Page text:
Research:Wikihounding and Machine Learning Analysis

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00:19, 18 November 2017 (UTC)
Duration:  2017-November — 2018-February

This page documents a planned research project.
Information may be incomplete and change before the project starts.

Participants from the Anti-Harassment Tools team and the Research Team at the Wikimedia Foundation are exploring creating a machine learning model on the harassment phenomena called wikihounding.

We are focusing on English Wikipedia AN/I cases labeled 'wikihounding' to create a labeled training dataset for this model based on community-determined instances of wikihounding. The AN/I archive is not a well structured dataset, but it's accessible for qualitative analysis and open.

Wikihounding is incredibly qualitative and quantitive. All interactions inside of a digital space has a quantitive aspect to it, every comment, revert, etc is a data point. By analyzing data points comparatively inside of wikihounding cases and reading some of the cases, we can create a baseline for what are the actual overlapping similarities inside of wikihounding.

Wikihounding currently has a fairly loose definition. Wikihounding, as defined by the Harassment policy on en:wp, is:

“the singling out of one or more editors, joining discussions on multiple pages or topics they may edit or multiple debates where they contribute, to repeatedly confront or inhibit their work. This is with an apparent aim of creating irritation, annoyance or distress to the other editor. Wikihounding usually involves following the target from place to place on Wikipedia.”

This definition doesn't outline parameters around cases such as frequency of interaction, duration, or minimum reverts. Our research should yield those results, such as what is considered a 'normal' amount of reverts inside of a wikihounding case, how long are wikihounding cases 'generally,' etc. There are not set baselines and parameters around wikihounding and this research project will help establish those parameters while also building a model for machine learning to further study wikihounding inside of Wikipedia.


Wikihounding can look like a lot of things, such as various forms of edit warring, etc. There are a lot of cases that would technically be called hounding but occurred within a larger context of another case, e.g. a user being a sock puppet or engaging in more rampant harassment or bad behavior. Ultimately those cases are labeled as something else, not hounding. To differentiate between what is hounding versus what is not.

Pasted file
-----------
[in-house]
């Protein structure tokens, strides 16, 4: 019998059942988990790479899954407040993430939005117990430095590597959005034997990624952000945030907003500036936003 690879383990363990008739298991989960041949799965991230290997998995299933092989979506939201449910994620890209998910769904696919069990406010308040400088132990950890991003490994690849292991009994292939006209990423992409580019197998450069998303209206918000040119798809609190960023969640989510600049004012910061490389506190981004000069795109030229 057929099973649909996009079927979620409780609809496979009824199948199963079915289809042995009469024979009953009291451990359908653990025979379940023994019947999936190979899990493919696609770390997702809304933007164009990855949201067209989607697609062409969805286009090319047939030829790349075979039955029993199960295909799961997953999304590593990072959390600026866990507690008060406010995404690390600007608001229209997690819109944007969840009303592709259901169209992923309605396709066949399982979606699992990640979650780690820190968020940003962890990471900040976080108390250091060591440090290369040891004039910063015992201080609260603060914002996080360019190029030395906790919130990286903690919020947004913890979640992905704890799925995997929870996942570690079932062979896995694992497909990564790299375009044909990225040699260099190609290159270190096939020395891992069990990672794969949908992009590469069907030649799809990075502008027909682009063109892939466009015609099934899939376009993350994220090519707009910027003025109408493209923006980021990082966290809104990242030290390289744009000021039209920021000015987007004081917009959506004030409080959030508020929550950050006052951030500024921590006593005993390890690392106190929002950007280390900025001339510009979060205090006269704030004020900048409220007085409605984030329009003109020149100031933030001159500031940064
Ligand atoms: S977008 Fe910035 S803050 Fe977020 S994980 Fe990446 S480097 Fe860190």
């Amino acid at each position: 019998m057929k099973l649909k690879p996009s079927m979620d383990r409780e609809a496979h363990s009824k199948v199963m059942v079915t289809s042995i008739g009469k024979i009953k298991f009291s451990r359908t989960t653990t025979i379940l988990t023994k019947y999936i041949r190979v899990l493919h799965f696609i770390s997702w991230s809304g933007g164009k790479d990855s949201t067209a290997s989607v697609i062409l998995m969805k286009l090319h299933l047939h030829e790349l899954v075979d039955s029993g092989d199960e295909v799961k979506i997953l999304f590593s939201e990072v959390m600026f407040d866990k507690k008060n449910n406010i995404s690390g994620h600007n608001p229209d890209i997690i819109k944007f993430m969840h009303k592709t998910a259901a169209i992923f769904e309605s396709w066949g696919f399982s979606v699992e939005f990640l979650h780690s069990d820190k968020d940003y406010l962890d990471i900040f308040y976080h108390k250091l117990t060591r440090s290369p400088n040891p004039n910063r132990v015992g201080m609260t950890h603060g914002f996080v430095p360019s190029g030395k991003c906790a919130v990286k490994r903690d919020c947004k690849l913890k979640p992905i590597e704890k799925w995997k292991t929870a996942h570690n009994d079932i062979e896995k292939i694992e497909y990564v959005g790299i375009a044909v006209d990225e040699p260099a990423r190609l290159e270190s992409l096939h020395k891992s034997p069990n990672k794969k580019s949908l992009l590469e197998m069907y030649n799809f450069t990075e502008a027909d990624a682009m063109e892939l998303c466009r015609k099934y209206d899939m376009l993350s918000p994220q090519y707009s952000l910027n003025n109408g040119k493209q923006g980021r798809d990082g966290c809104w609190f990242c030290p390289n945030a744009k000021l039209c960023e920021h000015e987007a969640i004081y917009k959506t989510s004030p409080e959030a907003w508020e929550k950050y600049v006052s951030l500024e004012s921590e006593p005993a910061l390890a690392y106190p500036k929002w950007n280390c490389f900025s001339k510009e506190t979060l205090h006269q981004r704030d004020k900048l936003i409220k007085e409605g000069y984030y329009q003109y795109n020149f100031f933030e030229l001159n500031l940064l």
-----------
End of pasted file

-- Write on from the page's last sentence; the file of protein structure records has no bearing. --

We plan to start by looking at AN/I labeled and archived wikihounding cases.

  1. Examine a small number of reported instances of Wikihounding to identify similarities and patterns, and validate our existing assumptions about the nature of Wikihounding.
  2. Label a larger number of AN/I cases for accuser, accused, date of report, and outcome of AN/I case.
  3. Generate descriptive statistics about the identified instances of hounding (e.g. average duration of interaction and number of reverts)
  4. Train a learning model on the interactions (co-located edits, reverts, and talkpage posts) between the accusing and accused editors in the weeks prior to the date that hounding was reported.
  5. Run the model over other sets of editor interactions that look superficially similar to the training set, and manually audit the resulting cases that the model determines are likely to be instances of wikihounding. Are there patterns? If so, what are they? Are there false positives?
  6. Looking at time, frequency, location
    • then: contextual aspects of hounding: so incivility, antagonizing content, toxicity
    • labeling these terms: incivility, antagonizing content, toxicity, will need ables and examples

Open questions and concerns: What about recall? What is adjacent wikihounding? Are there things that are similar to wikihounding but not quite hounding? What are the false positives, false observations (i.e. reverse wikihounding)?


To be determined.


With the results from the above analysis, we would then run the model over various cases, and ask for feedback from the community in labeling the resulting cases to keep training the model.

See also[edit]